• idiom formation

    From izzy@21:1/5 to All on Tue Jun 26 22:49:57 2018
    Non-compositional idioms are often formed by phono-semantic matching (PSM) and sometimes by reversal. They are relatively inflexible because not only the semantics but both the word divisions and parts of speech in the source and the target idiom may not
    match. English examples: let the cat out of the bag, left holding the bag, kick the bucket, and (by reversal) conniption fit.

    Idioms formed via ​​phono-semantic matching (PSM) form an interesting class. ​Most of them are foreign words or expressions transliterated to common words of the target language which retain the semantics of the source. ​This usually involves the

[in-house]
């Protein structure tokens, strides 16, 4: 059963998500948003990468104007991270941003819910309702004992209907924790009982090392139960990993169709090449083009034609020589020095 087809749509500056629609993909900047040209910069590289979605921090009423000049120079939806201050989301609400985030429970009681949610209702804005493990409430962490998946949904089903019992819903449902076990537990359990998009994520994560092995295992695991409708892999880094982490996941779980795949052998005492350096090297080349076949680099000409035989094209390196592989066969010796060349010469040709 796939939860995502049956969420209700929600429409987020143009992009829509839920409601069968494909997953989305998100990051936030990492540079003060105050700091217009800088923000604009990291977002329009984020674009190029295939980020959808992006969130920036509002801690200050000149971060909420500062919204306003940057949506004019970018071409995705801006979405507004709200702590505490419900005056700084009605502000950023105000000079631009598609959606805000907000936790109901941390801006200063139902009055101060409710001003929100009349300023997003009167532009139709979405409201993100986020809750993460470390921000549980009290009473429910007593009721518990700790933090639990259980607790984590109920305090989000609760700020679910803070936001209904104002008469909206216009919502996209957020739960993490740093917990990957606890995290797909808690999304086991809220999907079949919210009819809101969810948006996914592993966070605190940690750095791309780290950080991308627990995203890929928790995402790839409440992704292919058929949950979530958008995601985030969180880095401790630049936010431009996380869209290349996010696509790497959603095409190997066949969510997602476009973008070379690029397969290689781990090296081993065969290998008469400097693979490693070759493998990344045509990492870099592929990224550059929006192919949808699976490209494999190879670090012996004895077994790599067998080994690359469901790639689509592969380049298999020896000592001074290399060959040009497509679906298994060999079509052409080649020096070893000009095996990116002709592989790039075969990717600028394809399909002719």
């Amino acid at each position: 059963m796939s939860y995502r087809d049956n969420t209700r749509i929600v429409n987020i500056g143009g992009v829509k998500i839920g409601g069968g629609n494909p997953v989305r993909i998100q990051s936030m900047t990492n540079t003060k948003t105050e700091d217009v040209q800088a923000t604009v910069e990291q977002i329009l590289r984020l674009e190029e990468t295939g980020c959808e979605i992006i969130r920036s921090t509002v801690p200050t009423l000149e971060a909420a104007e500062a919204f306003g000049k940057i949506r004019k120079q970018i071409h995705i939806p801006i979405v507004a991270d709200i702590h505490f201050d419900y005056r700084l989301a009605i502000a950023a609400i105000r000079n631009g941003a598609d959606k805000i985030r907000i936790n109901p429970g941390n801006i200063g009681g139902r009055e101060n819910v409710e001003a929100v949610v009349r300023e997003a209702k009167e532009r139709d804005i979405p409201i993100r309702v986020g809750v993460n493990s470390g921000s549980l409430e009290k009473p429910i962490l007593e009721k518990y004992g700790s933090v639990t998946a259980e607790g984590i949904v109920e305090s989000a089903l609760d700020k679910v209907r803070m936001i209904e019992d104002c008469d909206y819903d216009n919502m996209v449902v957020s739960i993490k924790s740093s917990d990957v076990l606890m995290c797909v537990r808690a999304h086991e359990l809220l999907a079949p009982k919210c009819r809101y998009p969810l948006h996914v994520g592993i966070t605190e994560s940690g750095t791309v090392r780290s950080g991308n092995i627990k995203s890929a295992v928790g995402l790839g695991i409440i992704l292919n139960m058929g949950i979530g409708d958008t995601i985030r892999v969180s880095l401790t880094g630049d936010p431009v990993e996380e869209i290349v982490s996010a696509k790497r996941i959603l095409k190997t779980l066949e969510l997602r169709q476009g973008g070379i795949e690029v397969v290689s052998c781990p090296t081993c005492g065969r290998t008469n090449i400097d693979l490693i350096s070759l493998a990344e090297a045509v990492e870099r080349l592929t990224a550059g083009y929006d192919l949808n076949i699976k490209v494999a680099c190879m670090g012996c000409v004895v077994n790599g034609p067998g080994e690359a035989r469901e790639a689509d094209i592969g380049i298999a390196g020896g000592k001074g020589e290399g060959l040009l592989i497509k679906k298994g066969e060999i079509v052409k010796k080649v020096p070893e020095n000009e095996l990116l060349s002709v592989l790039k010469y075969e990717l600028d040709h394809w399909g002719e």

substitution of a target language homograph for a usually cross-language source homophone. ​As such, they represent disguised ​​code-switching, usually so well disguised that the speaker / writer and hearer / reader do not realize that a switch has

    After formation, the resulting idiom may be translated to other languages. Biblical idioms such as "escape by the skin of my teeth" = barely, hardly, with difficulty (Job 19:20) and "pillar of salt" = a stroke or thrombosis (Genesis 19:26) have been
    translated to many languages.

    For more examples, download these Word and PowerPoint files from my Dropbox:





    In the English idiom "conniption fit" (a panic attack), CoNNiP is a reversal of PaNiC and FiT is a reversal of TiFF which is a reversal of FighT.

    Does anyone else teach these methods of formation as an aid to remembering the meaning of these idioms and how/when to use them?

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